According to our research, POC have more difficulty finding a mentor than white respondents. Black and Native respondents had the highest reported numbers of difficulty at 62% and 52%. Given their relatively small population within the tech industry, this tracks. However, this also provides an opportunity for allies of all ethnicities, especially white allies, to reach out and provide mentorship services to POC professionals they might not otherwise have in their network.

People of Color in Tech - Statistics

Ezinne mentioned that she’s been fortunate enough to have allies at every company she’s worked at. However, she also mentioned that she definitely had her detractors. While it’s just as important for allies to be supporters and advocates, it’s also important for everyone in tech to make room for self-reflection, identifying where they may let their own biases influence how they treat their peers and direct reports.

A Majority of Tech Professionals Believe in Diversity & Inclusion

As companies start to embrace Diversity & Inclusion initiatives, it’s important that employees are on board as well. 60% of tech professionals we surveyed believe that D&I initiatives can be effective. As employees create the culture of each workspace, they play just as important of a role in promoting diversity, equity, inclusion, and belonging just as much as their leadership teams.

60% of respondents believe D&I initiatives are effective

As a CEO himself, Manny sees diversity & inclusion to be a way for companies to differentiate themselves. He believes in making POC tech professionals feel welcomed at the very start of the interview process. In a sea of companies not doing this, Manny has access to a pipeline of diverse talent that companies without an emphasis on D&I do not. 

We acknowledge that tech leadership is largely responsible for setting the tone, and setting clear expectations around D&I. There seems to be a disconnect between employees’ faith in D&I initiatives and that of tech CEOs and founders. Only 49% of tech leaders find D&I initiatives to be effective. A slight majority of 51% didn’t think they were effective at all. With research showing the financial benefits of more diversity and inclusion, tech leaders could be hurting their own bottom lines by losing faith in D&I initiatives.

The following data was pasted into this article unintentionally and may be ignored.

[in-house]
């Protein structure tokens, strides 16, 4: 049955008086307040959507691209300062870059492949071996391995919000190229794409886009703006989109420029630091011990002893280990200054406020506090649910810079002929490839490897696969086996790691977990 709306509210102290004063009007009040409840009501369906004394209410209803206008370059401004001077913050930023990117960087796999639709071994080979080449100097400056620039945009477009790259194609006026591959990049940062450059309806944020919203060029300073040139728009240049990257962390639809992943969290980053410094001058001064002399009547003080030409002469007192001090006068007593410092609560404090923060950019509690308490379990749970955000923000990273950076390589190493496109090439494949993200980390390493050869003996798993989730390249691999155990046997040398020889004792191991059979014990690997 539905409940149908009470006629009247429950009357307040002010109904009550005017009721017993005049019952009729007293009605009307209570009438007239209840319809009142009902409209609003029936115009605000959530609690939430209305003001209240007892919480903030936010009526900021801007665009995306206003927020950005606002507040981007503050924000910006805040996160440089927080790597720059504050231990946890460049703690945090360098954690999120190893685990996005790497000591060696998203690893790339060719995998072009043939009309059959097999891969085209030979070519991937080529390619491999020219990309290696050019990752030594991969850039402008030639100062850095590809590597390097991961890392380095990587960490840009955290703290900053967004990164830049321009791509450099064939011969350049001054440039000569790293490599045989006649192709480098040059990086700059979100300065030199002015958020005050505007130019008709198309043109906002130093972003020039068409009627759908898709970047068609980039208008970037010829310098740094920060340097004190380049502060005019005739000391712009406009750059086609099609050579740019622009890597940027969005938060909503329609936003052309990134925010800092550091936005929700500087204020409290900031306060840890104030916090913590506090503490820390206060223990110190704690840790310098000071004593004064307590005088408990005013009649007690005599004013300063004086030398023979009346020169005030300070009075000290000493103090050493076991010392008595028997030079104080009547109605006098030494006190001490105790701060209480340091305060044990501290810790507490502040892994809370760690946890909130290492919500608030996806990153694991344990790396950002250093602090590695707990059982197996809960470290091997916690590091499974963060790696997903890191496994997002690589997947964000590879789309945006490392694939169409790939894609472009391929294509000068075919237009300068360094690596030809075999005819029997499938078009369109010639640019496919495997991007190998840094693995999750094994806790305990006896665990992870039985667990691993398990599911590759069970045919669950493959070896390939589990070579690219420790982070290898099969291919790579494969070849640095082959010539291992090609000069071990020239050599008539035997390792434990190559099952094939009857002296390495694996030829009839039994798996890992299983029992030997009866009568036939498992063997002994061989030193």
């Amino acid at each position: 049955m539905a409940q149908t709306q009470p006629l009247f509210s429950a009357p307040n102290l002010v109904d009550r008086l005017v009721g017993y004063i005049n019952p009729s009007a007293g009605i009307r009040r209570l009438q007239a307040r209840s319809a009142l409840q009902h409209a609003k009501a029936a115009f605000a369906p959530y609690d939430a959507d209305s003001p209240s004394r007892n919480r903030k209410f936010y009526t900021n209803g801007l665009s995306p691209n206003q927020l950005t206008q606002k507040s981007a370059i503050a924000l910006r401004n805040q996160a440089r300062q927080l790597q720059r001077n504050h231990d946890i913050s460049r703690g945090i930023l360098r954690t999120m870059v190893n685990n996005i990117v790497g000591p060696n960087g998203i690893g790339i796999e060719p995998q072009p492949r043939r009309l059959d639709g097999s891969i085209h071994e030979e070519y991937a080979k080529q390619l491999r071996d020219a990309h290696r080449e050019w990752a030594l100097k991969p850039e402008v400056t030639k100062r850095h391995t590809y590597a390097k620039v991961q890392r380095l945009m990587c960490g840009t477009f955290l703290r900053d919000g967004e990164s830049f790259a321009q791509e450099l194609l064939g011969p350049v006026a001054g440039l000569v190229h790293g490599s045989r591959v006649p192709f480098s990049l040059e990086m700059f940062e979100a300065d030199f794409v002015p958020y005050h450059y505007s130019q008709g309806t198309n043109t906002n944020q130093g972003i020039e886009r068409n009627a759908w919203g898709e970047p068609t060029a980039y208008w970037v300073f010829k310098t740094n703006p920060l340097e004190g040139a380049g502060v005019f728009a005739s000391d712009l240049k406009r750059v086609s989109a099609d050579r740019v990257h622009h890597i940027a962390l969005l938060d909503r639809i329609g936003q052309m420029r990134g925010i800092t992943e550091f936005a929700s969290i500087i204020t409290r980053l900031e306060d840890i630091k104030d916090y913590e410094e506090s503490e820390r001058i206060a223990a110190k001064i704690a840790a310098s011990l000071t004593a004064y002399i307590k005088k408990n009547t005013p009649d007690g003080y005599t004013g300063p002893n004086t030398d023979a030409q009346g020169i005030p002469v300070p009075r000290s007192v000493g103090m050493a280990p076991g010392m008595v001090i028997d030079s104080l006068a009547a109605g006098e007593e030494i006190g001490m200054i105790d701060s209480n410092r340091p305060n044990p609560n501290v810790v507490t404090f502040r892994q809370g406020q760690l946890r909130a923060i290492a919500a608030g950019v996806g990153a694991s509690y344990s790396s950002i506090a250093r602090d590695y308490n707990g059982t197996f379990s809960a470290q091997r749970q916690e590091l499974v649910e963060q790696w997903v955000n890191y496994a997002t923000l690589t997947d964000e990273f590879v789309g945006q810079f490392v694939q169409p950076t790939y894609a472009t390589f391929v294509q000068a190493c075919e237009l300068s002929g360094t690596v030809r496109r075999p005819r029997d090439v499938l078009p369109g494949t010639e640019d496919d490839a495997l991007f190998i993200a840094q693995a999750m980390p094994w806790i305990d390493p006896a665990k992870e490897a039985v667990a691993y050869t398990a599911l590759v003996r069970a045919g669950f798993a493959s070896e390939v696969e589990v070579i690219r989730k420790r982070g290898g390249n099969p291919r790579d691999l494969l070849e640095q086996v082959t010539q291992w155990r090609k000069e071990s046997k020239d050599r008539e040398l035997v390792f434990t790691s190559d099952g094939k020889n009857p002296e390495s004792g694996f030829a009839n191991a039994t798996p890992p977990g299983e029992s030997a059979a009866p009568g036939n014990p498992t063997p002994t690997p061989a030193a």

Donut chart showing how CEOs & Founders are split on D&I initiatives

Ezinne spoke to how repeated microaggressions can have a negative impact on employee performance. When employees are experiencing discrimination at work, it can make them feel isolated and less eager to speak up, and share their ideas. However, she encourages POC in tech to keep pushing forward and lead even when it may be difficult.

We wanted to give tech leadership tangible ways to support POC in the workforce. We asked POC tech professionals how they want to be supported and gave them several examples from which to choose. At 52%, the most popular way was supporting diversity recruitment. Stephanie spoke about how POC want to help others get into tech and want their leaders to be just as passionate about diversifying tech.

People of Color in Tech - Statistics

Now more than ever before are there more avenues for POC to get into tech. In her work with Computer Futures, Stephanie helps people from non-traditional backgrounds get a break into tech by specializing in Salesforce administration. At Procore, Ezinne is involved in several employee resource groups to help promote diversity and professional growth for women and POC. As leader of Outreach.io, Manny oversees many internal initiatives to make Outreach.io a more equitable company for which to work, and continuously encourages his teams to innovate not only on their product, but within the culture of Outreach. Our guests show that even tech leaders can take a hands-on approach to making tech more equitable for all. It might require rolling up your sleeves and getting uncomfortable, but it’s so worth it.